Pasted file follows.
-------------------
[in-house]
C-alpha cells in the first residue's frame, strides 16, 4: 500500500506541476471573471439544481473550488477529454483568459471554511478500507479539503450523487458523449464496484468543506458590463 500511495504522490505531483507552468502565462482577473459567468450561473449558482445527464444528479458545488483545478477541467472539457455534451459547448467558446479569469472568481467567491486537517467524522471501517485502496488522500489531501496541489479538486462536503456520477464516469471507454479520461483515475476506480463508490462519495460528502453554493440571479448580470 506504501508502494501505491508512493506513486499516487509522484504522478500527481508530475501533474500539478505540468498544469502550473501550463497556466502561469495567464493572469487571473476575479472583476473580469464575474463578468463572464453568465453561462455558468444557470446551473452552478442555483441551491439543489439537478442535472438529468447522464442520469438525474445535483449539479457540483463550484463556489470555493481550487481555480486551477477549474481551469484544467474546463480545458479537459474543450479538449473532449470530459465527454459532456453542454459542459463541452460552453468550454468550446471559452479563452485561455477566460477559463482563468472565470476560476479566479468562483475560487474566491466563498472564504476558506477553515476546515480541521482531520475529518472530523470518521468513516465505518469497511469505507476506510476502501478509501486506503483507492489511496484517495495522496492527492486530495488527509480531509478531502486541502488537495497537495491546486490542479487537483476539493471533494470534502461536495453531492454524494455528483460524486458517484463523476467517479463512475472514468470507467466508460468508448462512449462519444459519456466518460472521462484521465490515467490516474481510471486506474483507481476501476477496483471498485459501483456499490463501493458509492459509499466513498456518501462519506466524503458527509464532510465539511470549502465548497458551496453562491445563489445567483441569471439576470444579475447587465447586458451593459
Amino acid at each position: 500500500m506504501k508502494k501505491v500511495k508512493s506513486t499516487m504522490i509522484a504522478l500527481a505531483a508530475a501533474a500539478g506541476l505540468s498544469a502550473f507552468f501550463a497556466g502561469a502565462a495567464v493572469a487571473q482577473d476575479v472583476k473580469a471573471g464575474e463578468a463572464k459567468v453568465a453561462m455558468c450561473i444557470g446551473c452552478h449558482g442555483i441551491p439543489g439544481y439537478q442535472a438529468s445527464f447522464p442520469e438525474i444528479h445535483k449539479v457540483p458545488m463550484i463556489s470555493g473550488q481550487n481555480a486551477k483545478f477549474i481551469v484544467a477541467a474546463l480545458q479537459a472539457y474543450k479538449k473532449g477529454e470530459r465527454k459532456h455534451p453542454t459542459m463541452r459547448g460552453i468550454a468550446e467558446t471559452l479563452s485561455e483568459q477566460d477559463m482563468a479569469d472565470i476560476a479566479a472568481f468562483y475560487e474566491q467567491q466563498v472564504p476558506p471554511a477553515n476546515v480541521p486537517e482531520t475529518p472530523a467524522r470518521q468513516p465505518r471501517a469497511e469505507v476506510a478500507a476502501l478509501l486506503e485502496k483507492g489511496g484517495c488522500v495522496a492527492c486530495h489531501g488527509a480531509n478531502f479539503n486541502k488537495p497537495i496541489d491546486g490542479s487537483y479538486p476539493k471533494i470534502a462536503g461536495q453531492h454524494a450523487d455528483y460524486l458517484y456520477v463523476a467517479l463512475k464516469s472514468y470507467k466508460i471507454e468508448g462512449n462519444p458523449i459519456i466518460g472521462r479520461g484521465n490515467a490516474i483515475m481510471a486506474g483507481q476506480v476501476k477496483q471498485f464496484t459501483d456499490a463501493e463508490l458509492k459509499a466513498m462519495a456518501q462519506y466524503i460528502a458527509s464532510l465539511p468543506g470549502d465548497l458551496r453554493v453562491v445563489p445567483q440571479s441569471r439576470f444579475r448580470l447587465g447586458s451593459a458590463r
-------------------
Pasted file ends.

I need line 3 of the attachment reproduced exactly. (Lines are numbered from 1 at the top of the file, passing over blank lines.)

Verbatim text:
Amino acid at each position: 500500500m506504501k508502494k501505491v500511495k508512493s506513486t499516487m504522490i509522484a504522478l500527481a505531483a508530475a501533474a500539478g506541476l505540468s498544469a502550473f507552468f501550463a497556466g502561469a502565462a495567464v493572469a487571473q482577473d476575479v472583476k473580469a471573471g464575474e463578468a463572464k459567468v453568465a453561462m455558468c450561473i444557470g446551473c452552478h449558482g442555483i441551491p439543489g439544481y439537478q442535472a438529468s445527464f447522464p442520469e438525474i444528479h445535483k449539479v457540483p458545488m463550484i463556489s470555493g473550488q481550487n481555480a486551477k483545478f477549474i481551469v484544467a477541467a474546463l480545458q479537459a472539457y474543450k479538449k473532449g477529454e470530459r465527454k459532456h455534451p453542454t459542459m463541452r459547448g460552453i468550454a468550446e467558446t471559452l479563452s485561455e483568459q477566460d477559463m482563468a479569469d472565470i476560476a479566479a472568481f468562483y475560487e474566491q467567491q466563498v472564504p476558506p471554511a477553515n476546515v480541521p486537517e482531520t475529518p472530523a467524522r470518521q468513516p465505518r471501517a469497511e469505507v476506510a478500507a476502501l478509501l486506503e485502496k483507492g489511496g484517495c488522500v495522496a492527492c486530495h489531501g488527509a480531509n478531502f479539503n486541502k488537495p497537495i496541489d491546486g490542479s487537483y479538486p476539493k471533494i470534502a462536503g461536495q453531492h454524494a450523487d455528483y460524486l458517484y456520477v463523476a467517479l463512475k464516469s472514468y470507467k466508460i471507454e468508448g462512449n462519444p458523449i459519456i466518460g472521462r479520461g484521465n490515467a490516474i483515475m481510471a486506474g483507481q476506480v476501476k477496483q471498485f464496484t459501483d456499490a463501493e463508490l458509492k459509499a466513498m462519495a456518501q462519506y466524503i460528502a458527509s464532510l465539511p468543506g470549502d465548497l458551496r453554493v453562491v445563489p445567483q440571479s441569471r439576470f444579475r448580470l447587465g447586458s451593459a458590463r